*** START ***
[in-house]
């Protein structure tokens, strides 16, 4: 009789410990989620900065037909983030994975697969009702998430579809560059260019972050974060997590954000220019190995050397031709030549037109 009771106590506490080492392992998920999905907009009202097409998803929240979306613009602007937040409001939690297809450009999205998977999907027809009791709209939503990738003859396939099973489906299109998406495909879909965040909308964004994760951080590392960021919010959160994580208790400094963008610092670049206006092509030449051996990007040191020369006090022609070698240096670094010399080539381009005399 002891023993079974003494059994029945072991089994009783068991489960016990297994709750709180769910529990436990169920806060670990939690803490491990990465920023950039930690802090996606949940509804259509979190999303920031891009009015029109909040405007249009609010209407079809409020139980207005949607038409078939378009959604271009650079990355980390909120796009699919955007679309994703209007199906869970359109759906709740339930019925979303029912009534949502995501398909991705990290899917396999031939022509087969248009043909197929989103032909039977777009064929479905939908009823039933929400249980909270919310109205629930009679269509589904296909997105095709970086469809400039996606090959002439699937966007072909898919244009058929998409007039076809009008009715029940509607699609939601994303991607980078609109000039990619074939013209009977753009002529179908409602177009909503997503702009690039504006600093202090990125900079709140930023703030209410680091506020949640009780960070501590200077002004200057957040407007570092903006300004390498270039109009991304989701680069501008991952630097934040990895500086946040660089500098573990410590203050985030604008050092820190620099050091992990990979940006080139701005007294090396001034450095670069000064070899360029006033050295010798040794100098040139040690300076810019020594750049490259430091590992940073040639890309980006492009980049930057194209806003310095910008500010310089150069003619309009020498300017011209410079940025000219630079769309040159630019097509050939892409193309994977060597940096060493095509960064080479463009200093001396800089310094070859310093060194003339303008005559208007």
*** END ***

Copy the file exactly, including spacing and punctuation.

[in-house]
């Protein structure tokens, strides 16, 4: 009789410990989620900065037909983030994975697969009702998430579809560059260019972050974060997590954000220019190995050397031709030549037109 009771106590506490080492392992998920999905907009009202097409998803929240979306613009602007937040409001939690297809450009999205998977999907027809009791709209939503990738003859396939099973489906299109998406495909879909965040909308964004994760951080590392960021919010959160994580208790400094963008610092670049206006092509030449051996990007040191020369006090022609070698240096670094010399080539381009005399 002891023993079974003494059994029945072991089994009783068991489960016990297994709750709180769910529990436990169920806060670990939690803490491990990465920023950039930690802090996606949940509804259509979190999303920031891009009015029109909040405007249009609010209407079809409020139980207005949607038409078939378009959604271009650079990355980390909120796009699919955007679309994703209007199906869970359109759906709740339930019925979303029912009534949502995501398909991705990290899917396999031939022509087969248009043909197929989103032909039977777009064929479905939908009823039933929400249980909270919310109205629930009679269509589904296909997105095709970086469809400039996606090959002439699937966007072909898919244009058929998409007039076809009008009715029940509607699609939601994303991607980078609109000039990619074939013209009977753009002529179908409602177009909503997503702009690039504006600093202090990125900079709140930023703030209410680091506020949640009780960070501590200077002004200057957040407007570092903006300004390498270039109009991304989701680069501008991952630097934040990895500086946040660089500098573990410590203050985030604008050092820190620099050091992990990979940006080139701005007294090396001034450095670069000064070899360029006033050295010798040794100098040139040690300076810019020594750049490259430091590992940073040639890309980006492009980049930057194209806003310095910008500010310089150069003619309009020498300017011209410079940025000219630079769309040159630019097509050939892409193309994977060597940096060493095509960064080479463009200093001396800089310094070859310093060194003339303008005559208007």